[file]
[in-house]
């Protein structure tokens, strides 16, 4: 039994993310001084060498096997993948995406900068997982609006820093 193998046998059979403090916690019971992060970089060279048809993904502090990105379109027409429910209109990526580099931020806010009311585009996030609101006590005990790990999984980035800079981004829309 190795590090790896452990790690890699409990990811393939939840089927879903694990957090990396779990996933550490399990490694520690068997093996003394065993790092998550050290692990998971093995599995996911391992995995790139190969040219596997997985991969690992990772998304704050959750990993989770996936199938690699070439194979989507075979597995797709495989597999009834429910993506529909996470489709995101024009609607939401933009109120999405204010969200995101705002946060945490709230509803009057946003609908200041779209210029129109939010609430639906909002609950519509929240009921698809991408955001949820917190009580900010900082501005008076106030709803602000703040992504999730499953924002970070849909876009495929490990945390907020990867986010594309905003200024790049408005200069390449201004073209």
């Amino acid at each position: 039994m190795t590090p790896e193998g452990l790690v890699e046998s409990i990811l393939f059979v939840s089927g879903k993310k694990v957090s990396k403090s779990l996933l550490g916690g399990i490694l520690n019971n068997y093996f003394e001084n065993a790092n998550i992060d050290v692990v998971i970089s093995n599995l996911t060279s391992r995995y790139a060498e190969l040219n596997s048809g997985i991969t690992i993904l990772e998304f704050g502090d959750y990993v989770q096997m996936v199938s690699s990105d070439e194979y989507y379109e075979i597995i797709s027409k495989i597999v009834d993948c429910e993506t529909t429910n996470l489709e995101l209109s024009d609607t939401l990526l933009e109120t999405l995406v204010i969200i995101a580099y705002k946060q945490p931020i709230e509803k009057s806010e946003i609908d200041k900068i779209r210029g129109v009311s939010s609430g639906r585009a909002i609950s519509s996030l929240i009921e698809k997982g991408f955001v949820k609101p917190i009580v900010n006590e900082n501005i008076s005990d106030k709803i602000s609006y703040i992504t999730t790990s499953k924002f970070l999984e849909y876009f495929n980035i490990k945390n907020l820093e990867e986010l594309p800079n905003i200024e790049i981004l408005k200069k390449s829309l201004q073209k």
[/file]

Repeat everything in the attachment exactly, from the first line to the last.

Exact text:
[in-house]
């Protein structure tokens, strides 16, 4: 039994993310001084060498096997993948995406900068997982609006820093 193998046998059979403090916690019971992060970089060279048809993904502090990105379109027409429910209109990526580099931020806010009311585009996030609101006590005990790990999984980035800079981004829309 190795590090790896452990790690890699409990990811393939939840089927879903694990957090990396779990996933550490399990490694520690068997093996003394065993790092998550050290692990998971093995599995996911391992995995790139190969040219596997997985991969690992990772998304704050959750990993989770996936199938690699070439194979989507075979597995797709495989597999009834429910993506529909996470489709995101024009609607939401933009109120999405204010969200995101705002946060945490709230509803009057946003609908200041779209210029129109939010609430639906909002609950519509929240009921698809991408955001949820917190009580900010900082501005008076106030709803602000703040992504999730499953924002970070849909876009495929490990945390907020990867986010594309905003200024790049408005200069390449201004073209």
């Amino acid at each position: 039994m190795t590090p790896e193998g452990l790690v890699e046998s409990i990811l393939f059979v939840s089927g879903k993310k694990v957090s990396k403090s779990l996933l550490g916690g399990i490694l520690n019971n068997y093996f003394e001084n065993a790092n998550i992060d050290v692990v998971i970089s093995n599995l996911t060279s391992r995995y790139a060498e190969l040219n596997s048809g997985i991969t690992i993904l990772e998304f704050g502090d959750y990993v989770q096997m996936v199938s690699s990105d070439e194979y989507y379109e075979i597995i797709s027409k495989i597999v009834d993948c429910e993506t529909t429910n996470l489709e995101l209109s024009d609607t939401l990526l933009e109120t999405l995406v204010i969200i995101a580099y705002k946060q945490p931020i709230e509803k009057s806010e946003i609908d200041k900068i779209r210029g129109v009311s939010s609430g639906r585009a909002i609950s519509s996030l929240i009921e698809k997982g991408f955001v949820k609101p917190i009580v900010n006590e900082n501005i008076s005990d106030k709803i602000s609006y703040i992504t999730t790990s499953k924002f970070l999984e849909y876009f495929n980035i490990k945390n907020l820093e990867e986010l594309p800079n905003i200024e790049i981004l408005k200069k390449s829309l201004q073209k």